Join the conversation as we talk Mental Health at The Kickback next Tuesday from 6.30-8.30pm in Project B.

Cutting Love

He waited until she was vulnerable.
Delicate as gossamer, she lounged alone, droplets decorating her face.
Perching next to her, he stroked the trickling dew from her eyes, carving out his introduction.

She’d heard his name, vaguely glimpsed him
Occasionally he cut into her thoughts.
Never did she consider he’d ever incise his way into reality.

Tentative to respond, she knew he was trouble.
Pain he caused, control he exerted not secret – public knowledge.
He’d make you feel good though, experience piercing feelings unaware you could reach.

The first “Hello” remedying and warm, unexpectedly so.
She smiled nervously; his striking grin had her soon entrapped
A hypnotising presence anaesthetising all thoughts of the world.

Coaxing his arms around her, softly grazing nails along skin
Until her troubled body reclined in his grips, unable to twist free
Whispering sweet lies all the while, make believing her best interests were whittled in his heart.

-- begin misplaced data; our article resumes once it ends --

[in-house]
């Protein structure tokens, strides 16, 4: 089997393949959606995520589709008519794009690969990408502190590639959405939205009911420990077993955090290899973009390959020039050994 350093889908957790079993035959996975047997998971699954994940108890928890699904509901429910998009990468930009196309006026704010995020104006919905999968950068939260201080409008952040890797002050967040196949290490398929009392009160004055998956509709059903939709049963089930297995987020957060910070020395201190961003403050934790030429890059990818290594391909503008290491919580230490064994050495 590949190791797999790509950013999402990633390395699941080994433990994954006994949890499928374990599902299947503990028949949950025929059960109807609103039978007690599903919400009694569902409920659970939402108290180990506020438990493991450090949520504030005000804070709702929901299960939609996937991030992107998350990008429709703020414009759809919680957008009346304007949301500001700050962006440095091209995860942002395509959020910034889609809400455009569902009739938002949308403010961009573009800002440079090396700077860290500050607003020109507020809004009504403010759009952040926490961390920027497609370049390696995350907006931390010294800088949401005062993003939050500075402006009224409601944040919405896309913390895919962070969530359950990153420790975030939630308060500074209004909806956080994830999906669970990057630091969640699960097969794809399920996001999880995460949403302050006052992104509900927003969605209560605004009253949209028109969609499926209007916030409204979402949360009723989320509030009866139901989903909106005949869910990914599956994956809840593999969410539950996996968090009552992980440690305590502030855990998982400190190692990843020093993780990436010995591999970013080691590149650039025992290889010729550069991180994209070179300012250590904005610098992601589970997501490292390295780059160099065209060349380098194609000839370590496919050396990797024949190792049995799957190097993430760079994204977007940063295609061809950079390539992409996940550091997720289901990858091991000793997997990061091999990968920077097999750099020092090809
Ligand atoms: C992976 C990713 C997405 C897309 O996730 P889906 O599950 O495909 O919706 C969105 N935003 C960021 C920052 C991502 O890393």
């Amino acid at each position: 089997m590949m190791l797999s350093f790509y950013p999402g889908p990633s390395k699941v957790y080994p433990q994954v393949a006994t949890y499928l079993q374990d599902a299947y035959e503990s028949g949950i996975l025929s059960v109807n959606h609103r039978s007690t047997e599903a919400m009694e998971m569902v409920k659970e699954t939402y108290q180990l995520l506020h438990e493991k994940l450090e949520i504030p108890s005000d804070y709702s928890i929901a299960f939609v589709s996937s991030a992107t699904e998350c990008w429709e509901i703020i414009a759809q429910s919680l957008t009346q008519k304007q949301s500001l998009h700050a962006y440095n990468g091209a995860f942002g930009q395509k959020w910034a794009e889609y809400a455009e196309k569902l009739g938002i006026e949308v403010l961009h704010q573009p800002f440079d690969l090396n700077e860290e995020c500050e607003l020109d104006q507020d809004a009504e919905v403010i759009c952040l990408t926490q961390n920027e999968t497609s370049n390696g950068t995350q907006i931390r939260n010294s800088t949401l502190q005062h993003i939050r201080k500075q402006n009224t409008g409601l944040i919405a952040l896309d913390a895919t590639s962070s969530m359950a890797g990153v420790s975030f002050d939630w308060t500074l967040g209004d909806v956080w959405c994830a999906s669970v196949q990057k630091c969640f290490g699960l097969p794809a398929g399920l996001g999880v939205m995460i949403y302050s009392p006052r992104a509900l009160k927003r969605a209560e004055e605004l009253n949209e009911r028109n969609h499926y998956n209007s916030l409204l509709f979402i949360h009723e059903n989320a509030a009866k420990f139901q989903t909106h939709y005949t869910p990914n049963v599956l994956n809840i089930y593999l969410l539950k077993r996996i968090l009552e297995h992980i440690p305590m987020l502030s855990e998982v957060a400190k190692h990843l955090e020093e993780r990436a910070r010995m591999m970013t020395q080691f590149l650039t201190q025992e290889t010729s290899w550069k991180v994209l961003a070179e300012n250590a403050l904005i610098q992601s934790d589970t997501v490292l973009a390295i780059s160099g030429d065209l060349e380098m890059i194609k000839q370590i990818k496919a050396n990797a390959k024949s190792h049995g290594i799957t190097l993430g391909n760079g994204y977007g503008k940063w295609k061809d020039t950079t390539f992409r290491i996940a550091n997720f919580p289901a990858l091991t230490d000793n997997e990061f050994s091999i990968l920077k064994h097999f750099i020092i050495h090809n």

Sweetness of tongue turned sharp, steely words infiltrated her brain.
Convinced they were true, for the benefit of her good, even as they cut through her veins.
She took his instruments in hers, dug them into her skin, gripped him tighter. Bodies intertwined.

Thinking she’s taken the lead, handling how he handles her
Oblivious to his mastery and vampire smile.
Out of her depth, drowning in blood, the upper hand was always his.

Before she knew it, she was dragged in deep, lacking vigour to wade fee from his clutches.
Burrowing into flesh, he convinced her it would ease heartache and sorrow
Opening wounds for vigilant eyes to see, silently shouting he is in control.

Friends approached, attempting to prise her away, allure her to help